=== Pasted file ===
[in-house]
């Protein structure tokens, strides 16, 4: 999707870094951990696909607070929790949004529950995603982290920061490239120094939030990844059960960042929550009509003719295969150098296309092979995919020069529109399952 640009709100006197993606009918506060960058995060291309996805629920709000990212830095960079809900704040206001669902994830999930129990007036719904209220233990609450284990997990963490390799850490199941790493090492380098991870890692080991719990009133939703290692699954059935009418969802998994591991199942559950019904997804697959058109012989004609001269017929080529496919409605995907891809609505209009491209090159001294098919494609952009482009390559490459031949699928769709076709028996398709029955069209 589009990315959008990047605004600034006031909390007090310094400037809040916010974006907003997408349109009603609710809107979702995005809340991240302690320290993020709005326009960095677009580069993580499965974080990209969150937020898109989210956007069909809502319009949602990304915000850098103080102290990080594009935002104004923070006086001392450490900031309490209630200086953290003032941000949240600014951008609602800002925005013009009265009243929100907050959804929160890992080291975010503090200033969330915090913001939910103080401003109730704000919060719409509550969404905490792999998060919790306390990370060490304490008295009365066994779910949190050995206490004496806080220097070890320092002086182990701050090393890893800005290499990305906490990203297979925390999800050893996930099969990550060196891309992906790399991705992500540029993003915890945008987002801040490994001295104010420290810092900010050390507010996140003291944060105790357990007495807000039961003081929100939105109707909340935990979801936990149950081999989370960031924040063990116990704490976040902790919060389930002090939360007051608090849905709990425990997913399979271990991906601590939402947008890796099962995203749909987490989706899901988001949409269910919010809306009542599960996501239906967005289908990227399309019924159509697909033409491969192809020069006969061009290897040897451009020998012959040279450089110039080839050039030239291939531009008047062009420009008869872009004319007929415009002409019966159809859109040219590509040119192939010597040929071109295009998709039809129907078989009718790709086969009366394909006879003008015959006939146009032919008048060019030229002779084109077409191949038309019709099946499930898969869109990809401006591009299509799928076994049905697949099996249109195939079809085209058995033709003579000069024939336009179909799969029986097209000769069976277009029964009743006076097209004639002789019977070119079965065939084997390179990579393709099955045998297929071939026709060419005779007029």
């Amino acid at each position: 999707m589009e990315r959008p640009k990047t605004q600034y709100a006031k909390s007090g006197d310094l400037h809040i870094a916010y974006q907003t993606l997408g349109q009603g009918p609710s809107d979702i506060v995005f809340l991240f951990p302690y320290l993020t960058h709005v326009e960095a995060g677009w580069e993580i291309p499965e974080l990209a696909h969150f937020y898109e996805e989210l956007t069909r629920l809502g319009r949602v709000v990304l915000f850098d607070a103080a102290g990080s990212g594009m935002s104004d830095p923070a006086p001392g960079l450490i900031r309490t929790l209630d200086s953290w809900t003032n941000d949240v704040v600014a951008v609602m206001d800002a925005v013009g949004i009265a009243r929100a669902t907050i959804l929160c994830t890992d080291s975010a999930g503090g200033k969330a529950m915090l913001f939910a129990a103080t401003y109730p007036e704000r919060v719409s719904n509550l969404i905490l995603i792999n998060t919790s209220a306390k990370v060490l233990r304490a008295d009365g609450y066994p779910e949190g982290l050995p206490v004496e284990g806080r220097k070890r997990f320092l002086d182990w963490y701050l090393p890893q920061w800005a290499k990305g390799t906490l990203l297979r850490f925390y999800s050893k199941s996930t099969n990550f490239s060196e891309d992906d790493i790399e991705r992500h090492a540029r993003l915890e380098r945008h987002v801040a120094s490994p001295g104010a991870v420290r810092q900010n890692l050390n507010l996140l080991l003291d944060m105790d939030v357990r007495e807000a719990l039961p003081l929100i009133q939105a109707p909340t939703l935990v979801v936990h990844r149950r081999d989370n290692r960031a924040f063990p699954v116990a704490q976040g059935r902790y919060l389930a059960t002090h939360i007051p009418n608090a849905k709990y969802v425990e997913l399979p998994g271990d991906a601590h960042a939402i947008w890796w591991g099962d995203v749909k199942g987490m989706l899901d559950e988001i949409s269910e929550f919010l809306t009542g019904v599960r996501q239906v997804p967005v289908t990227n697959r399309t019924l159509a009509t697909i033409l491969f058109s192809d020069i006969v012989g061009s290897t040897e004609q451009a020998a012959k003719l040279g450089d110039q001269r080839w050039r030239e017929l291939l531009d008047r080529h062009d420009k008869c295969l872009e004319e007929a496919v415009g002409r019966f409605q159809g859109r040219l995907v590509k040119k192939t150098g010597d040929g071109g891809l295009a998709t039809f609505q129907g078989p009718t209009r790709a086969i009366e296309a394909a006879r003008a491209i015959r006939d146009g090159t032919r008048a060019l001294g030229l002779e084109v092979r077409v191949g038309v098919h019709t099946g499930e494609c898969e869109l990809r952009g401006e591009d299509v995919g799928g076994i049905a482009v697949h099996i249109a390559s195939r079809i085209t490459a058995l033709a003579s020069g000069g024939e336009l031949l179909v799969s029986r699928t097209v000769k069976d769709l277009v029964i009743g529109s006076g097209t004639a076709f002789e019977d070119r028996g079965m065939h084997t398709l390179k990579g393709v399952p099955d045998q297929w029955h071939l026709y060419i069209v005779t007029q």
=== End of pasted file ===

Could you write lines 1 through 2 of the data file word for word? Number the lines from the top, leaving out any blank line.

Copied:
[in-house]
């Protein structure tokens, strides 16, 4: 999707870094951990696909607070929790949004529950995603982290920061490239120094939030990844059960960042929550009509003719295969150098296309092979995919020069529109399952 640009709100006197993606009918506060960058995060291309996805629920709000990212830095960079809900704040206001669902994830999930129990007036719904209220233990609450284990997990963490390799850490199941790493090492380098991870890692080991719990009133939703290692699954059935009418969802998994591991199942559950019904997804697959058109012989004609001269017929080529496919409605995907891809609505209009491209090159001294098919494609952009482009390559490459031949699928769709076709028996398709029955069209 589009990315959008990047605004600034006031909390007090310094400037809040916010974006907003997408349109009603609710809107979702995005809340991240302690320290993020709005326009960095677009580069993580499965974080990209969150937020898109989210956007069909809502319009949602990304915000850098103080102290990080594009935002104004923070006086001392450490900031309490209630200086953290003032941000949240600014951008609602800002925005013009009265009243929100907050959804929160890992080291975010503090200033969330915090913001939910103080401003109730704000919060719409509550969404905490792999998060919790306390990370060490304490008295009365066994779910949190050995206490004496806080220097070890320092002086182990701050090393890893800005290499990305906490990203297979925390999800050893996930099969990550060196891309992906790399991705992500540029993003915890945008987002801040490994001295104010420290810092900010050390507010996140003291944060105790357990007495807000039961003081929100939105109707909340935990979801936990149950081999989370960031924040063990116990704490976040902790919060389930002090939360007051608090849905709990425990997913399979271990991906601590939402947008890796099962995203749909987490989706899901988001949409269910919010809306009542599960996501239906967005289908990227399309019924159509697909033409491969192809020069006969061009290897040897451009020998012959040279450089110039080839050039030239291939531009008047062009420009008869872009004319007929415009002409019966159809859109040219590509040119192939010597040929071109295009998709039809129907078989009718790709086969009366394909006879003008015959006939146009032919008048060019030229002779084109077409191949038309019709099946499930898969869109990809401006591009299509799928076994049905697949099996249109195939079809085209058995033709003579000069024939336009179909799969029986097209000769069976277009029964009743006076097209004639002789019977070119079965065939084997390179990579393709099955045998297929071939026709060419005779007029």